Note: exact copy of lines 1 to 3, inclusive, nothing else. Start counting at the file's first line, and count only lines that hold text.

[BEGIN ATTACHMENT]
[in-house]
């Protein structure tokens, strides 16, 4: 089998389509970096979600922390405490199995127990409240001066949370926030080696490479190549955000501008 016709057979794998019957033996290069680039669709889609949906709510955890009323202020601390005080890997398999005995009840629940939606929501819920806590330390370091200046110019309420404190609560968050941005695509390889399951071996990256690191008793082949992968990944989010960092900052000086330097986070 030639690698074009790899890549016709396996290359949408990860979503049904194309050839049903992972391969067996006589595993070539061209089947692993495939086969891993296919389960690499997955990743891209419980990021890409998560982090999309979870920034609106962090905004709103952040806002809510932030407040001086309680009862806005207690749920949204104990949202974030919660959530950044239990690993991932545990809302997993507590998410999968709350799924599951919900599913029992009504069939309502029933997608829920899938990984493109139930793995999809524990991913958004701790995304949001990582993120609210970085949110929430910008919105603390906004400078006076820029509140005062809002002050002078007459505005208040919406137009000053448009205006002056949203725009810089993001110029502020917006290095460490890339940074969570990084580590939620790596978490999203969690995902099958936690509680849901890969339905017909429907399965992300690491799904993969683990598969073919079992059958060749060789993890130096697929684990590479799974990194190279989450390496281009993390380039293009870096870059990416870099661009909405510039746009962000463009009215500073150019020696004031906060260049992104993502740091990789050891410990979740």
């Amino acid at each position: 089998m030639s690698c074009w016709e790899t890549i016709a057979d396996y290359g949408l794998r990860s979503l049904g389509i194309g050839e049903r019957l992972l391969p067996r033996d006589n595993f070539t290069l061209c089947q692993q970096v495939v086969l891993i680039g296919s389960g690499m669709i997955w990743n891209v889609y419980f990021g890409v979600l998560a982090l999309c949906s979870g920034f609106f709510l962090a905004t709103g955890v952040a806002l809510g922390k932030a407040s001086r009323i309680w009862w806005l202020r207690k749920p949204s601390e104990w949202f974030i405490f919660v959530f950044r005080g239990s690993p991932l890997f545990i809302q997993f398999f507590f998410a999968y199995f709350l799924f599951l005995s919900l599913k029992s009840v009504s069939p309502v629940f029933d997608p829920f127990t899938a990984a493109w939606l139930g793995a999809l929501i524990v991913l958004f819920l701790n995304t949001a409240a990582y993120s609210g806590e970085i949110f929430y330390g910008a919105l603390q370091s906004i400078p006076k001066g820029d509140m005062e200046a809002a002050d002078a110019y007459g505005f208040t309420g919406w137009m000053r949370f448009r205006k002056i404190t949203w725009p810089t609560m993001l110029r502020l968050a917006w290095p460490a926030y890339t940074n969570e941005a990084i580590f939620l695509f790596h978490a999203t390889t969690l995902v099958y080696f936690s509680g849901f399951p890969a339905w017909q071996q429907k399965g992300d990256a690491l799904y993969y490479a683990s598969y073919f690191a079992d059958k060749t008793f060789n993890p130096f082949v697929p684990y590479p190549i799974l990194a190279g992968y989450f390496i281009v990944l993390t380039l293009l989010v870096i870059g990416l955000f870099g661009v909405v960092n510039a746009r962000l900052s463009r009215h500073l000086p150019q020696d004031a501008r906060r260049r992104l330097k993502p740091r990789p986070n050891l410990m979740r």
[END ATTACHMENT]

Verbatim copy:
[in-house]
């Protein structure tokens, strides 16, 4: 089998389509970096979600922390405490199995127990409240001066949370926030080696490479190549955000501008 016709057979794998019957033996290069680039669709889609949906709510955890009323202020601390005080890997398999005995009840629940939606929501819920806590330390370091200046110019309420404190609560968050941005695509390889399951071996990256690191008793082949992968990944989010960092900052000086330097986070 030639690698074009790899890549016709396996290359949408990860979503049904194309050839049903992972391969067996006589595993070539061209089947692993495939086969891993296919389960690499997955990743891209419980990021890409998560982090999309979870920034609106962090905004709103952040806002809510932030407040001086309680009862806005207690749920949204104990949202974030919660959530950044239990690993991932545990809302997993507590998410999968709350799924599951919900599913029992009504069939309502029933997608829920899938990984493109139930793995999809524990991913958004701790995304949001990582993120609210970085949110929430910008919105603390906004400078006076820029509140005062809002002050002078007459505005208040919406137009000053448009205006002056949203725009810089993001110029502020917006290095460490890339940074969570990084580590939620790596978490999203969690995902099958936690509680849901890969339905017909429907399965992300690491799904993969683990598969073919079992059958060749060789993890130096697929684990590479799974990194190279989450390496281009993390380039293009870096870059990416870099661009909405510039746009962000463009009215500073150019020696004031906060260049992104993502740091990789050891410990979740």
């Amino acid at each position: 089998m030639s690698c074009w016709e790899t890549i016709a057979d396996y290359g949408l794998r990860s979503l049904g389509i194309g050839e049903r019957l992972l391969p067996r033996d006589n595993f070539t290069l061209c089947q692993q970096v495939v086969l891993i680039g296919s389960g690499m669709i997955w990743n891209v889609y419980f990021g890409v979600l998560a982090l999309c949906s979870g920034f609106f709510l962090a905004t709103g955890v952040a806002l809510g922390k932030a407040s001086r009323i309680w009862w806005l202020r207690k749920p949204s601390e104990w949202f974030i405490f919660v959530f950044r005080g239990s690993p991932l890997f545990i809302q997993f398999f507590f998410a999968y199995f709350l799924f599951l005995s919900l599913k029992s009840v009504s069939p309502v629940f029933d997608p829920f127990t899938a990984a493109w939606l139930g793995a999809l929501i524990v991913l958004f819920l701790n995304t949001a409240a990582y993120s609210g806590e970085i949110f929430y330390g910008a919105l603390q370091s906004i400078p006076k001066g820029d509140m005062e200046a809002a002050d002078a110019y007459g505005f208040t309420g919406w137009m000053r949370f448009r205006k002056i404190t949203w725009p810089t609560m993001l110029r502020l968050a917006w290095p460490a926030y890339t940074n969570e941005a990084i580590f939620l695509f790596h978490a999203t390889t969690l995902v099958y080696f936690s509680g849901f399951p890969a339905w017909q071996q429907k399965g992300d990256a690491l799904y993969y490479a683990s598969y073919f690191a079992d059958k060749t008793f060789n993890p130096f082949v697929p684990y590479p190549i799974l990194a190279g992968y989450f390496i281009v990944l993390t380039l293009l989010v870096i870059g990416l955000f870099g661009v909405v960092n510039a746009r962000l900052s463009r009215h500073l000086p150019q020696d004031a501008r906060r260049r992104l330097k993502p740091r990789p986070n050891l410990m979740r």